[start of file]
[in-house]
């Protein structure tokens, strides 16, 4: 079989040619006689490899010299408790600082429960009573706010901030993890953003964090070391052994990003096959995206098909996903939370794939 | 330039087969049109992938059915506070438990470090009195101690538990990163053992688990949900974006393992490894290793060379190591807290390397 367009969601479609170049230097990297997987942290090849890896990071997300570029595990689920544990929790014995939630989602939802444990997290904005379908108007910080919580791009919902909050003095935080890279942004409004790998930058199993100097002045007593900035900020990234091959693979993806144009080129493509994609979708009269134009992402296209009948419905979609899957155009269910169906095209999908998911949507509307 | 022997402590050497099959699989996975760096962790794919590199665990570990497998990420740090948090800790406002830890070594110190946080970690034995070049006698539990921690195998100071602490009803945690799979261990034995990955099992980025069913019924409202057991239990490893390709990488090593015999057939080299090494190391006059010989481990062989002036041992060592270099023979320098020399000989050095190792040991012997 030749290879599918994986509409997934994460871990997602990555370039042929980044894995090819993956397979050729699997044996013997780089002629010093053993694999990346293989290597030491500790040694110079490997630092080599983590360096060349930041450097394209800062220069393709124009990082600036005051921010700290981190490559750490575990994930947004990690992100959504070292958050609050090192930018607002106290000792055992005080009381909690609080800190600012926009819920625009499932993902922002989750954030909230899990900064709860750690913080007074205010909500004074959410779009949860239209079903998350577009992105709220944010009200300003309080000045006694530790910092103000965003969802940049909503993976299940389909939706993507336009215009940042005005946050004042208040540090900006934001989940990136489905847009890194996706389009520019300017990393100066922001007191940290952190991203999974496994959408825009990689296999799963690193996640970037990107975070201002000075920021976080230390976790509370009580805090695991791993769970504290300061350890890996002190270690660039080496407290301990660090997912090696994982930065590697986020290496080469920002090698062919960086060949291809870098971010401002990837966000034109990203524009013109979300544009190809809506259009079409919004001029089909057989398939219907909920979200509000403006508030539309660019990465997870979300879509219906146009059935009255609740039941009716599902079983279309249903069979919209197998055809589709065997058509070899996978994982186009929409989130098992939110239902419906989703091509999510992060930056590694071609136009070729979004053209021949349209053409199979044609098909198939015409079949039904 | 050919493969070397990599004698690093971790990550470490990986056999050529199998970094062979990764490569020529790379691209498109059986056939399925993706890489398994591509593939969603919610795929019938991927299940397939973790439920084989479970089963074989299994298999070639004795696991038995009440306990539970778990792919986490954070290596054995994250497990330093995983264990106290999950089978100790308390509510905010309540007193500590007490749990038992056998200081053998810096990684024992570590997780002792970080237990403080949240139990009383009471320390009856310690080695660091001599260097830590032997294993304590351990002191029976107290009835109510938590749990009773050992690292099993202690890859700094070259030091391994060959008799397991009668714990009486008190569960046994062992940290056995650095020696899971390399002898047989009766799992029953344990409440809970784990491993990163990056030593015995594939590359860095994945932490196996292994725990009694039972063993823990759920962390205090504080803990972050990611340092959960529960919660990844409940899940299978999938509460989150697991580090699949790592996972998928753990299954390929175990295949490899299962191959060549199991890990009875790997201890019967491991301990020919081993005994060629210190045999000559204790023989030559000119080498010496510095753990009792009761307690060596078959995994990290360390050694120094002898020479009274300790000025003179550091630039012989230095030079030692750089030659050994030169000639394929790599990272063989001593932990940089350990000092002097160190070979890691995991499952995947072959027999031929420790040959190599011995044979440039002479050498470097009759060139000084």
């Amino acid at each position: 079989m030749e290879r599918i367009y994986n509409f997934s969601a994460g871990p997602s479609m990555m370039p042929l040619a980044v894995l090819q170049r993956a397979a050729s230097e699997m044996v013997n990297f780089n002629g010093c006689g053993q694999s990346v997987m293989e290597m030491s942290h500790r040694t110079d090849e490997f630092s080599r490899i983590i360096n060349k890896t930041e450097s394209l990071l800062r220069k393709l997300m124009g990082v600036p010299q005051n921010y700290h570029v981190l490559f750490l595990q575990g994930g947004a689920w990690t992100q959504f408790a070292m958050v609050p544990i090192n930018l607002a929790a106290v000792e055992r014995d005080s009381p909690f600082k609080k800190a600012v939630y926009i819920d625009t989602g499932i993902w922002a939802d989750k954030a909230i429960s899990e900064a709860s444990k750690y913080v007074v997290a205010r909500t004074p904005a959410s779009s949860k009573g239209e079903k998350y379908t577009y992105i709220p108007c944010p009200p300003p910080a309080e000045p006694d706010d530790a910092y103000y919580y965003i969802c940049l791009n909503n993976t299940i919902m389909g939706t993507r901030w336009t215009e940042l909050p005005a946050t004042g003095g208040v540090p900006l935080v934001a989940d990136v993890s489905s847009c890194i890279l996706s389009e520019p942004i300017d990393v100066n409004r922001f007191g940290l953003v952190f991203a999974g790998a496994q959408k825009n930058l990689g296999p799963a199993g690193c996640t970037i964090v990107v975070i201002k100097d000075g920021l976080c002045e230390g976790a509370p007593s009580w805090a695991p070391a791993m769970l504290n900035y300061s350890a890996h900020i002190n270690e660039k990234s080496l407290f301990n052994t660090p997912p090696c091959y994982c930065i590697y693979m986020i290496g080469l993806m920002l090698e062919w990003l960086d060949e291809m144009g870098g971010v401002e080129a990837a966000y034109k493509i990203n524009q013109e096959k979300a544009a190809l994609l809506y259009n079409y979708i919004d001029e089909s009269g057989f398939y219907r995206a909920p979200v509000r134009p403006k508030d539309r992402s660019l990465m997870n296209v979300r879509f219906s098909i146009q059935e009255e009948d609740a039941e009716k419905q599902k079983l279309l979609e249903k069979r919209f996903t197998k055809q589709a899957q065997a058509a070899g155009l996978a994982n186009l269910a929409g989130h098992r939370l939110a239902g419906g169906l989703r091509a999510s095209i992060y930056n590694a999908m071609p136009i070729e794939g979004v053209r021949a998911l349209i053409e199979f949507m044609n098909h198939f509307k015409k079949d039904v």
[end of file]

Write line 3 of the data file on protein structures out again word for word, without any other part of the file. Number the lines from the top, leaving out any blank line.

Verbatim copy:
């Amino acid at each position: 079989m030749e290879r599918i367009y994986n509409f997934s969601a994460g871990p997602s479609m990555m370039p042929l040619a980044v894995l090819q170049r993956a397979a050729s230097e699997m044996v013997n990297f780089n002629g010093c006689g053993q694999s990346v997987m293989e290597m030491s942290h500790r040694t110079d090849e490997f630092s080599r490899i983590i360096n060349k890896t930041e450097s394209l990071l800062r220069k393709l997300m124009g990082v600036p010299q005051n921010y700290h570029v981190l490559f750490l595990q575990g994930g947004a689920w990690t992100q959504f408790a070292m958050v609050p544990i090192n930018l607002a929790a106290v000792e055992r014995d005080s009381p909690f600082k609080k800190a600012v939630y926009i819920d625009t989602g499932i993902w922002a939802d989750k954030a909230i429960s899990e900064a709860s444990k750690y913080v007074v997290a205010r909500t004074p904005a959410s779009s949860k009573g239209e079903k998350y379908t577009y992105i709220p108007c944010p009200p300003p910080a309080e000045p006694d706010d530790a910092y103000y919580y965003i969802c940049l791009n909503n993976t299940i919902m389909g939706t993507r901030w336009t215009e940042l909050p005005a946050t004042g003095g208040v540090p900006l935080v934001a989940d990136v993890s489905s847009c890194i890279l996706s389009e520019p942004i300017d990393v100066n409004r922001f007191g940290l953003v952190f991203a999974g790998a496994q959408k825009n930058l990689g296999p799963a199993g690193c996640t970037i964090v990107v975070i201002k100097d000075g920021l976080c002045e230390g976790a509370p007593s009580w805090a695991p070391a791993m769970l504290n900035y300061s350890a890996h900020i002190n270690e660039k990234s080496l407290f301990n052994t660090p997912p090696c091959y994982c930065i590697y693979m986020i290496g080469l993806m920002l090698e062919w990003l960086d060949e291809m144009g870098g971010v401002e080129a990837a966000y034109k493509i990203n524009q013109e096959k979300a544009a190809l994609l809506y259009n079409y979708i919004d001029e089909s009269g057989f398939y219907r995206a909920p979200v509000r134009p403006k508030d539309r992402s660019l990465m997870n296209v979300r879509f219906s098909i146009q059935e009255e009948d609740a039941e009716k419905q599902k079983l279309l979609e249903k069979r919209f996903t197998k055809q589709a899957q065997a058509a070899g155009l996978a994982n186009l269910a929409g989130h098992r939370l939110a239902g419906g169906l989703r091509a999510s095209i992060y930056n590694a999908m071609p136009i070729e794939g979004v053209r021949a998911l349209i053409e199979f949507m044609n098909h198939f509307k015409k079949d039904v």